There is insufficient evidence to convict managers or the corporation following the death of a worker at Craigmont Mine in 2008, B.C.’s criminal justice branch said Friday.
John Wilson died in February 2008, when his excavator flipped into a sump of water. Citing safety infractions at the mine, labour leaders called for prosecution under a section of the Criminal Code.
Based on a through investigation and review by three prosecutors, one with expertise in workplace fatality investigations, the branch found there is no substantial likelihood of conviction.
The report lays out the facts of the deadly event, Feb. 28, five years ago.
Wilson’s John Deere excavator flipped onto the side and into a sump full of water, blocking the doorway against the bottom. Windows were covered with protective screens.
While there was an escape hatch on the roof, it was blocked by a pin on a bush guard installed to protect the operator.
“While the access hatch in the bush guard could be opened, the underlying cab access hatch was blocked by the pin on the exterior guard,” the report said.
There is no evidence mine management was aware of the inability to use the escape hatch, the branch said.
“A review of committee safety records shows no mention of the bush guard being formally raised or considered as a safety issue.”
John Hall, a director at Kamloops and District Labour Council, applauded the branch for releasing the detailed report but said he has concerns with difficulty in prosecutions of similar cases.
A clear statement of reasons for not prosecuting is sometimes made public by the branch “so as to maintain confidence in the integrity of the system,” it said.
“Usually more information means more awareness of what went wrong,” said Hall, who had not read the report released late Friday afternoon.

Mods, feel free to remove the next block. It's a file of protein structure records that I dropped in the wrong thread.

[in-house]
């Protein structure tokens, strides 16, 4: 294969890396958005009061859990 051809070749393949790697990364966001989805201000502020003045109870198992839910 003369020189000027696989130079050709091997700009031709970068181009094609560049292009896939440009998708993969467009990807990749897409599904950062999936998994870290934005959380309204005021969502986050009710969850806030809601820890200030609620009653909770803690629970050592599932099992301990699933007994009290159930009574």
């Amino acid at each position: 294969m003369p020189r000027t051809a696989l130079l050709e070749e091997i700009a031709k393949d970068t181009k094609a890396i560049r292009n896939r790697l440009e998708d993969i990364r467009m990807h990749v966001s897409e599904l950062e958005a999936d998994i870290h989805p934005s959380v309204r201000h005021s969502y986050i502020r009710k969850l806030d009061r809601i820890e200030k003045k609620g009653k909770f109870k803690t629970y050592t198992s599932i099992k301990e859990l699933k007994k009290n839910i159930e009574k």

But Hall said the labour movement won’t stop pressing for tougher laws to protect workers and ensure managers and corporations are held responsible.
The branch noted, under the Criminal Code, the Crown must prove that any breach of the duty to protect a worker “was committed with a wonton or reckless disregard for the life or safety of the worker.”
Hall called it “a pretty high bar.
“The labour movement is trying to lower that bar.”
While there was no emergency response team at the mine — operating at the time processing magnetite left over from historic copper operations — the branch said one was not legally required given the limited number of workers at the site.
The report said there is also no indication whether Wilson was conscious when the excavator overturned and would have been able to escape through a safety exit in the cab.
The report said earlier that day the sump began to fill with rain. Wilson was directed to build a new roadway in order to avoid the water. After the directive, Wilson was seen washing his track in the floodwater — contrary to mine policy.
He was next seen moving the machine toward the sump.
Moments later, workers saw the machine overturn. It is unknown why the excavator flipped.
Workers who jumped in to save him were prevented from getting in due to the blocked door and pin on the roof.
The branch also found the sump was not designed by a qualified engineer. But there is no evidence a better design would have avoided the accident.